Your comment about the beauty of Freud’s laying of paint is what I’ve been appreciating about Alice Neel’s work as I’ve been reading a recently published biography (and seeing the documentary filmed by her grandson, Andrew). Freud and Neel have many similarities in their work and attitude toward trends and respecting their own vision. I wish Neel had had the same attention and good fortune Freud experienced.
I’ve been so busy this week, this is the first I’ve heard of this. This is a nice post. I personally thought Freud had talent, though I believe he wouldn’t have achieved even a fraction of the success he had if he wasn’t related to Sigmund Freud. To me his work ran a gamut from fascinating and brilliant to weak, inept and amatuerish, but almost every article I’ve ever read regarding Lucian Freud mentions his grandfather. This widely known bit of trivia, I feel adds extra “psychological” context which was not intended or implied by the work. Thanks.
I was recently introduced to Lucian Freud by the Pagan Sphinx, in one of her artist feature posts:
I was stopped in my tracks by the brutal (exaggerated) honesty of these pieces which he claims to have painted without arranging or embellishment. But in my lengthy comment on her blog post, I mention many ways in which beauty is magnified and emphasized in his compositions, cropping choices, startling juxtapositions, and his amazing ability to make the paintings about touch. In Girl with a White Dog he creates so many echoes and evokes tactile memory in the viewer as you contrast the exposed breast, the dog’s cold, wet nose, and the soft hot curved hide of the short-haired animal. The way the figure is positioned, with a hand cupping her other breast, is the hint that makes all the other recalled touches happen in the viewer’s mind. It’s a fascinating piece – as are most of the others the Pagan Sphinx chose for her post.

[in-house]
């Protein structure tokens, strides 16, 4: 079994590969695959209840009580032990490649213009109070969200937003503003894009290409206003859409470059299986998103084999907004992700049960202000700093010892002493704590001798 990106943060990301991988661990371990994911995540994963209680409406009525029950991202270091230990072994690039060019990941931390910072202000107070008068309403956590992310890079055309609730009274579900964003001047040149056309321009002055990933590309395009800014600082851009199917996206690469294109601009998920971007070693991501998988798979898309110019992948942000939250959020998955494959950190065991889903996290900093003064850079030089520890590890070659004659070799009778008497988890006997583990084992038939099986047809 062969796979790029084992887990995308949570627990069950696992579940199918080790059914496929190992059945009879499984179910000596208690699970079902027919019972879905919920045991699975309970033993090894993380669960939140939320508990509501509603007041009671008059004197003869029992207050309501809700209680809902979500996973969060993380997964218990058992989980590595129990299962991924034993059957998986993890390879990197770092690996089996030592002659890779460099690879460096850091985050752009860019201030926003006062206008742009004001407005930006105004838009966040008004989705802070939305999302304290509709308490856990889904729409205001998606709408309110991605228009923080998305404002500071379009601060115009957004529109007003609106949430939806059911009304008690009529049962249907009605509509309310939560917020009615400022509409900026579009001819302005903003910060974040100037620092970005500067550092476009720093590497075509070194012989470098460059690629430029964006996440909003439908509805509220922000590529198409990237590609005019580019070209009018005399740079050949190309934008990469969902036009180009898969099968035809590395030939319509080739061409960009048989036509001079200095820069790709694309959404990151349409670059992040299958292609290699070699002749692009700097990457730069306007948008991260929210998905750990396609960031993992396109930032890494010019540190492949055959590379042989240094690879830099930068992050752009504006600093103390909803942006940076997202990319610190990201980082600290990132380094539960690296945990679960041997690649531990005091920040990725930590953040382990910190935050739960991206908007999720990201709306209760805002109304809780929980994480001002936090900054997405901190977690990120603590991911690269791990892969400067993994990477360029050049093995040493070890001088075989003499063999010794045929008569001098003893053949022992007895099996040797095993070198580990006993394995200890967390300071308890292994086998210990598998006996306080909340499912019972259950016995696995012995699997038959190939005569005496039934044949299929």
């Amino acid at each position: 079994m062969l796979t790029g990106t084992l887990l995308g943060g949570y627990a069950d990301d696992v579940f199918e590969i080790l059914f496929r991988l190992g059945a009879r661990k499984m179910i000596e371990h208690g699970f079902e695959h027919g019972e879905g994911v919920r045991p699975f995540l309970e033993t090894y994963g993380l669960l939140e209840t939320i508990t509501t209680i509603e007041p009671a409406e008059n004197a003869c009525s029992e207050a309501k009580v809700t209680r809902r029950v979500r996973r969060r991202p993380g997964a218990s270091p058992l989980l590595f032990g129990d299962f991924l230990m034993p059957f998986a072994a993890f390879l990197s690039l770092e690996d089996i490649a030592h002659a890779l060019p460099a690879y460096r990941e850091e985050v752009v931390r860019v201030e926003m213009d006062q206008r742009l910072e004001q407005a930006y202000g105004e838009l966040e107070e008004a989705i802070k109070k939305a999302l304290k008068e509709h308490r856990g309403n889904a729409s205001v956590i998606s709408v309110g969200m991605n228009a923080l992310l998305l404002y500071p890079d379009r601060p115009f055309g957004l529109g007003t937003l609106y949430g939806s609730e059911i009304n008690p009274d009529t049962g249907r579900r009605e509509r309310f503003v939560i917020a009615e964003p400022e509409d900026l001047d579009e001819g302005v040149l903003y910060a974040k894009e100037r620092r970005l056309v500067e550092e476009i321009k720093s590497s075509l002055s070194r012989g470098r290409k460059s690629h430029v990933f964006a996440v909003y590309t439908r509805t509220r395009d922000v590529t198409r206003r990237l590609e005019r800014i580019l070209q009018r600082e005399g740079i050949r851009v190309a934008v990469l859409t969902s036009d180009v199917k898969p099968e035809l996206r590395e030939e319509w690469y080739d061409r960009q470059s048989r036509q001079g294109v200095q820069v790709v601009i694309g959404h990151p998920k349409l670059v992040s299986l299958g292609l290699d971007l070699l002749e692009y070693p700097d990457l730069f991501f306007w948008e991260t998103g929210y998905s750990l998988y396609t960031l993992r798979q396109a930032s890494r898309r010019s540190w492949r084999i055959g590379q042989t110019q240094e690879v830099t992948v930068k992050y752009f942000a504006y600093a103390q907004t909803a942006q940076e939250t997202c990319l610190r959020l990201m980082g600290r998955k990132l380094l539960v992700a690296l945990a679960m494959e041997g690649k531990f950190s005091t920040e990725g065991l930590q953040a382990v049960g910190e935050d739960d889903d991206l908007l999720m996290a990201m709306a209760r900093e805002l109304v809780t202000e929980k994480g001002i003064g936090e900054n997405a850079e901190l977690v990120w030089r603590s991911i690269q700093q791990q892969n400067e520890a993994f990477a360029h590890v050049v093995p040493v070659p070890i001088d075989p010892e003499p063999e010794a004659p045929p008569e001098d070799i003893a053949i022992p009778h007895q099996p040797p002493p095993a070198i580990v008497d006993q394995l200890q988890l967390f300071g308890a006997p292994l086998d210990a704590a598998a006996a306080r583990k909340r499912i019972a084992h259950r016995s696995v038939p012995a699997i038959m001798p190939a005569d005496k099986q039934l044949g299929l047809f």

i didn’t know that he passed away. i remember when his painting sold for $33million…amazingly brilliant for a living artist!
i feel so much energy, and emotion when i look at his paintings…his use of color and stroke. i think there was a lot going on underneath the surface with him!
For those who don’t regularly see the NY Times, critic Michael Kimmelman has a rather personal remembrance and appraisal of Freud, as a personality and a painter in the weekend editions:
Lucien was great at realism… “Two Japanese Wrestlers by a Sink ” puts all painters to shame
His subjects seem more naked than naked.
I think he was very well know before the impasto style.
I like Freud’s painterly approach, but after seeing 40 or 50 painting like these above his approach (that is – his insistence on ugliness) starts to get boring and predictable.
Freud did have unique ability to make every person who sits to him look ugly which was (as Charlie noticed) why he was so popular among modern critics.
As to his supposedly superb draftsmanship, look at these drawings:
No wonder he needed 300-400 (!) sittings for painting a single figure.